Jurgen Klopp believes this season will be “the most intense season probably of our lives,” and explained that Liverpool are likely to take a more rotational approach.
The Reds are less than two weeks away from their first game of the season, with Arsenal the opposition in the Community Shield on August 29.
They are yet to play a warmup friendly, but are in Austria for a 10-day training camp that is likely to take in at least one clash, with Salzburg and Ajax options for the Premier League champions.
But with the last season having only concluded on July 26, there should not be too much catching up required in terms of fitness or sharpness, which is a positive given the relentless schedule ahead.
Liverpool will kick off their Premier League season on the weekend of September 12, with a possible two League Cup ties next month too, while the Champions League begins in October and the FA Cup in January.
If they go all the way in every cup competition, the Reds could play 65 games over 274 days, with two games a week the norm for the majority of 2020/21.
Klopp, speaking to the club’s official website, described the campaign ahead of “the most intense season probably of our lives,” and outlined why Kostas Tsimikas‘ arrival was informed by the need to rotate.
“Because of coronavirus, we cannot prepare perfectly for it because the market is not like this, nobody knows exactly how it will be in the next few months,” he explained.
“I think we are all rather positive than negative about the situation in the world out there, but we still have to work on it and we still have to wait for the proper solution, which is not there.
“I’m not sure we can cover each potential problem we have like this but this problem [at left-back], I’m pretty happy with the solution.
“Robbo and Trent, let’s say, they cannot play every season 50-something games—it would limit their careers, to be honest, even when they come through.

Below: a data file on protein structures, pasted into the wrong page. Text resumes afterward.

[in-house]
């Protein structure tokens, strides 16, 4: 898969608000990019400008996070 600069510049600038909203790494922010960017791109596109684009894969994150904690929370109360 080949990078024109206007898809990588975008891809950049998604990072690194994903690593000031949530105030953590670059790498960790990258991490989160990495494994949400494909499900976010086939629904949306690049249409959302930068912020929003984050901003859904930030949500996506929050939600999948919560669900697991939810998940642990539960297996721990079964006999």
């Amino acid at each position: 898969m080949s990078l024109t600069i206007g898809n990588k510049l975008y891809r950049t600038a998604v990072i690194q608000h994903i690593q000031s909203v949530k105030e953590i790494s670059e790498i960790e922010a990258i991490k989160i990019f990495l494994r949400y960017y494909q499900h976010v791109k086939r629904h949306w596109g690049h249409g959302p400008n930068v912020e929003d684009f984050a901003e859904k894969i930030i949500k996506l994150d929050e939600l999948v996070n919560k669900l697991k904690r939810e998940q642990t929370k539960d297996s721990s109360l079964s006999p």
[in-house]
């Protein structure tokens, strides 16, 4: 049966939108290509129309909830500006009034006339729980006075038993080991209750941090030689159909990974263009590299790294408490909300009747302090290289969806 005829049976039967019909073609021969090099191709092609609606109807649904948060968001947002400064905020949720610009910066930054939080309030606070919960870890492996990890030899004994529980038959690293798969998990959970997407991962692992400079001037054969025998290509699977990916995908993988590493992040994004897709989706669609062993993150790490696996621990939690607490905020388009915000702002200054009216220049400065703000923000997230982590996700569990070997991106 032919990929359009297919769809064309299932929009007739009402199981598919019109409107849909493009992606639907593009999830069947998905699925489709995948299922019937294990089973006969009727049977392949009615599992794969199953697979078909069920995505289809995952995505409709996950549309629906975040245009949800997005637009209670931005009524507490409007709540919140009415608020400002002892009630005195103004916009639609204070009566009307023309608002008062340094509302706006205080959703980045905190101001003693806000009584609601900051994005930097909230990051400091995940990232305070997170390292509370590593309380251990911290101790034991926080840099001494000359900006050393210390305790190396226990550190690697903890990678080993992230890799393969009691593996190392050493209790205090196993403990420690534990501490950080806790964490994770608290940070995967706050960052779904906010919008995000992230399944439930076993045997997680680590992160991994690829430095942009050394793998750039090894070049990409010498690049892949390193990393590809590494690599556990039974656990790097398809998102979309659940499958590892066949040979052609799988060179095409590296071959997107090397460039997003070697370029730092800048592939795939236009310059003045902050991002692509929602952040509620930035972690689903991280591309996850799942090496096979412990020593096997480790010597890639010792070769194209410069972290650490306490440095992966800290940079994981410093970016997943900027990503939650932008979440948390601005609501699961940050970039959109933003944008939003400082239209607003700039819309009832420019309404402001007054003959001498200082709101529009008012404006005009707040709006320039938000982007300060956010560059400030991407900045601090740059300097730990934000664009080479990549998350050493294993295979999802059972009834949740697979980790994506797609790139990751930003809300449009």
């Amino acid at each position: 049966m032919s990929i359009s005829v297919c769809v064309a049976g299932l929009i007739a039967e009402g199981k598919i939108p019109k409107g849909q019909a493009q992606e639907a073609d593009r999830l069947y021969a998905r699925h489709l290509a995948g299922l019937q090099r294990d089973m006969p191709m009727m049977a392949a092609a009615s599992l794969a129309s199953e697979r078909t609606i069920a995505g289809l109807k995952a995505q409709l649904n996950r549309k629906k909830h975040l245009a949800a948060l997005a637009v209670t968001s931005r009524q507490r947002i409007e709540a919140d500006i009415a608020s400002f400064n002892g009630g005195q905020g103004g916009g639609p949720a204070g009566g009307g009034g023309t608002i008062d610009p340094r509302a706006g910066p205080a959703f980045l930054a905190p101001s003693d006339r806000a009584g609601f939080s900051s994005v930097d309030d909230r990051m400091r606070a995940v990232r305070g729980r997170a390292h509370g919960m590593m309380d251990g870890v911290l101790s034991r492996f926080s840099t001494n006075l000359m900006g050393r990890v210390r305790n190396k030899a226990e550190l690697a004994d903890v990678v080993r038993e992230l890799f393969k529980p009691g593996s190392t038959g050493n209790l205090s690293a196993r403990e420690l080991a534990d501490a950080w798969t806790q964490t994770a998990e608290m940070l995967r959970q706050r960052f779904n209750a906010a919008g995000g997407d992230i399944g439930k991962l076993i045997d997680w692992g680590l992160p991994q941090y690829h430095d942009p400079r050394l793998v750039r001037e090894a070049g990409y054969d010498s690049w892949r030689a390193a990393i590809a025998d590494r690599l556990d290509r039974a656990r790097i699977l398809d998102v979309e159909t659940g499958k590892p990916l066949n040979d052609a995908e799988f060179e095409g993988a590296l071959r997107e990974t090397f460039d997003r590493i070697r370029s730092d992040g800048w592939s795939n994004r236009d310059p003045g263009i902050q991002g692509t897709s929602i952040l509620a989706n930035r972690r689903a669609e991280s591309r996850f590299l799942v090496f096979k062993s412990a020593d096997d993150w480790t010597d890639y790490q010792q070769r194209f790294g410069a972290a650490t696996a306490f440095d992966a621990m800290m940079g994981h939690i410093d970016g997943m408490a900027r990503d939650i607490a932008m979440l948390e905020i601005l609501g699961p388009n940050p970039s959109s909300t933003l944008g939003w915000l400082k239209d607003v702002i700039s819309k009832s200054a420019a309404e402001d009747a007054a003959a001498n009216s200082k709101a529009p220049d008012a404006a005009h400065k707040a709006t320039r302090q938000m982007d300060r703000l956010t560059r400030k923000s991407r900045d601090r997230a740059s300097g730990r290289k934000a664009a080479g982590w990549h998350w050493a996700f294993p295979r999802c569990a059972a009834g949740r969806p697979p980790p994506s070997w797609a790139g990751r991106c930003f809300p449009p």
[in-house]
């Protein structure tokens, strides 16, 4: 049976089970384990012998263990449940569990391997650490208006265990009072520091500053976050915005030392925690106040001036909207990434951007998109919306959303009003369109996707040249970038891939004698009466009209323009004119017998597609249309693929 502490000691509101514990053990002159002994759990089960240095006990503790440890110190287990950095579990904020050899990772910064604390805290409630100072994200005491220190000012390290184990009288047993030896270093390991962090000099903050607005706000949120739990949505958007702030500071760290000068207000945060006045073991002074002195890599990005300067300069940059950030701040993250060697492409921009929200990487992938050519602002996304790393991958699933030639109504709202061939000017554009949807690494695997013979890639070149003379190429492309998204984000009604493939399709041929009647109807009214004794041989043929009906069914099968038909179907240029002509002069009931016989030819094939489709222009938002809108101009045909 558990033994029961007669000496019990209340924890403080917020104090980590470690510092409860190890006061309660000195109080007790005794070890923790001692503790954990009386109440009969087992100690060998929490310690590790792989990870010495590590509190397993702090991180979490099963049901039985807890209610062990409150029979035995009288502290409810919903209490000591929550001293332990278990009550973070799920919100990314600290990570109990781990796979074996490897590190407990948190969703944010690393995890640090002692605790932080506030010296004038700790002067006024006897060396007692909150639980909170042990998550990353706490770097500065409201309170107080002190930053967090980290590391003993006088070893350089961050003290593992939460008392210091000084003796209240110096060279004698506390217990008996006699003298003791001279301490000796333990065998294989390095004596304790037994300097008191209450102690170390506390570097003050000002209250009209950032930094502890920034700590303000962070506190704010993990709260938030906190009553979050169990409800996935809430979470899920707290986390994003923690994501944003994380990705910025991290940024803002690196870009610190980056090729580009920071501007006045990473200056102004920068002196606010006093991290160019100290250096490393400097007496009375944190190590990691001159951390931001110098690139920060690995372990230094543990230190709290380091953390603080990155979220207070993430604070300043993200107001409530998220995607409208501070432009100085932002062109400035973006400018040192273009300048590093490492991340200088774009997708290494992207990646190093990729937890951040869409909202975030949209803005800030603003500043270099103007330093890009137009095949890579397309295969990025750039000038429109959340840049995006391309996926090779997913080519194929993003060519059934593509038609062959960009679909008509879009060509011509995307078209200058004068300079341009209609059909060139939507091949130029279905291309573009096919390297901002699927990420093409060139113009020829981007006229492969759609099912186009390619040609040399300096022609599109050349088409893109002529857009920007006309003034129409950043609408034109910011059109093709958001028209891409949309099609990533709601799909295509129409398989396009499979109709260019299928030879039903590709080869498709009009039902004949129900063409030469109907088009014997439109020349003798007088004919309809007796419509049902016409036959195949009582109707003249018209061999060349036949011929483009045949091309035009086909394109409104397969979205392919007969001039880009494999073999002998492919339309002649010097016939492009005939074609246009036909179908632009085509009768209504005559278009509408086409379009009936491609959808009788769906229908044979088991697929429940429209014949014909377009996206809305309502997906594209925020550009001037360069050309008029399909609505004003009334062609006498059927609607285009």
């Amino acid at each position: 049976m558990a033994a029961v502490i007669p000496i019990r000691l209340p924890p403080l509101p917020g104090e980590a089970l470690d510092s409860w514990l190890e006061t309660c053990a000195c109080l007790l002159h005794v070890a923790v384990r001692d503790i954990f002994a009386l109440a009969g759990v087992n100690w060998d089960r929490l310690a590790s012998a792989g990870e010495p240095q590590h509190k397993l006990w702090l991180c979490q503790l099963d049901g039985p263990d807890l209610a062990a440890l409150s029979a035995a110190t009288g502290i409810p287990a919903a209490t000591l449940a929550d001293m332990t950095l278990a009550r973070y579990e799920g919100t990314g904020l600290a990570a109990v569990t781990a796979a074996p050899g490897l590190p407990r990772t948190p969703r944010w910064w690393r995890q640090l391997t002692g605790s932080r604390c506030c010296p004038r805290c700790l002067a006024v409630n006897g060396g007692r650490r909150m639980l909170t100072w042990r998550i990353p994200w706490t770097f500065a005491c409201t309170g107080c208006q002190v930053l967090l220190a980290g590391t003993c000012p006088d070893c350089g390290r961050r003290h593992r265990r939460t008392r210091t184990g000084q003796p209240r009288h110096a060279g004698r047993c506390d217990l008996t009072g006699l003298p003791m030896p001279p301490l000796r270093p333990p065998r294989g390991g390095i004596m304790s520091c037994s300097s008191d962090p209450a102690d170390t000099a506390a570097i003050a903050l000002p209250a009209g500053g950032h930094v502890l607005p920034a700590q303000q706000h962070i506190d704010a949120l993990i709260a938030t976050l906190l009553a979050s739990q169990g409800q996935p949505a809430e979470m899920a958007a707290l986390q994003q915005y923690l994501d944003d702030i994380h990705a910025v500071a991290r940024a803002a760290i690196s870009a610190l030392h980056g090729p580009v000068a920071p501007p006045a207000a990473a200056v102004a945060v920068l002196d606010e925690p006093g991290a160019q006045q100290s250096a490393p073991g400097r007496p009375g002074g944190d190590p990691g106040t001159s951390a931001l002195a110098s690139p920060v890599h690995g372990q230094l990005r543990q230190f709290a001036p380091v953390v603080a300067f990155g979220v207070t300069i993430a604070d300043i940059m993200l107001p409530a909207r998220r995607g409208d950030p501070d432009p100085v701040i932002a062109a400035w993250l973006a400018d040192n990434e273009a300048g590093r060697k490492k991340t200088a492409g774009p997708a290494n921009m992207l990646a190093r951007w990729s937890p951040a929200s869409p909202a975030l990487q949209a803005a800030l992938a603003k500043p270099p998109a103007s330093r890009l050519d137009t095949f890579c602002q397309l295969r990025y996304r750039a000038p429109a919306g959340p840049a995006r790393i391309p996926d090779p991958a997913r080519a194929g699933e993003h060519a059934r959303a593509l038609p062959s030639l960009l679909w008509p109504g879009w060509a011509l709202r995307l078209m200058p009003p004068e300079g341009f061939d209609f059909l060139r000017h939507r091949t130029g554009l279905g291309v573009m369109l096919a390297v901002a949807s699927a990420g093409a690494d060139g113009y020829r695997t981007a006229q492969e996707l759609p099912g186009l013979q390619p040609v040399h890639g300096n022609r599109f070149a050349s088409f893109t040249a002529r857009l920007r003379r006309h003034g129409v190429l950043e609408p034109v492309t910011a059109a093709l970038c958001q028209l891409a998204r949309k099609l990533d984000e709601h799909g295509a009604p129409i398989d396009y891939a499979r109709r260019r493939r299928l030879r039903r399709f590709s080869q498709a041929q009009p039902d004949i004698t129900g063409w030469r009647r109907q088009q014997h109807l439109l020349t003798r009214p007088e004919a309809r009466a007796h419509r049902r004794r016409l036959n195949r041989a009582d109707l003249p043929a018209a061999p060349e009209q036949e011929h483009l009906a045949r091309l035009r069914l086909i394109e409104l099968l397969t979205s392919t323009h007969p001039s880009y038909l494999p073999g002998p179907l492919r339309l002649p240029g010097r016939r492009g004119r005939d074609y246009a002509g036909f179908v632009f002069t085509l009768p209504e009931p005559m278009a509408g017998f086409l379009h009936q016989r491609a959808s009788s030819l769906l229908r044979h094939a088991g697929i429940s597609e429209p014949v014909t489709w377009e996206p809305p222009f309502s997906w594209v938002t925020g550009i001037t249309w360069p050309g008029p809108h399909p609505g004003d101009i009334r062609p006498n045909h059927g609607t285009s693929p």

“So I’m really happy that we got this proper option and he is a proper option.”
Full-back is one of the most demanding positions in Klopp’s system, and both Andy Robertson and Trent Alexander-Arnold were in the Reds’ top five for minutes played last season, with only Virgil van Dijk clocking more than the Scot.
Tsimikas joins a group that includes the likes of Takumi Minamino, Alex Oxlade-Chamberlain, James Milner, Xherdan Shaqiri and Divock Origi, players who could start for the majority of sides across Europe, but are at Liverpool to support the world-class options in the XI.
Add to that youngsters such as Neco Williams, Harvey Elliott and Curtis Jones, along with backup goalkeeper Adrian, and the Reds have a wealth of quality in reserve that Klopp can interchange with throughout a busy campaign.
Many of those changes are likely to come in the League Cup, or in more comfortable group games in the Champions League and possibly even against low-profile sides in the Premier League, and they will be necessary.
Klopp’s first-choice side should not be expected to vary drastically, though the arrival of Thiago Alcantara would demand at least one alteration, but it may not be seen as often as it has in the past.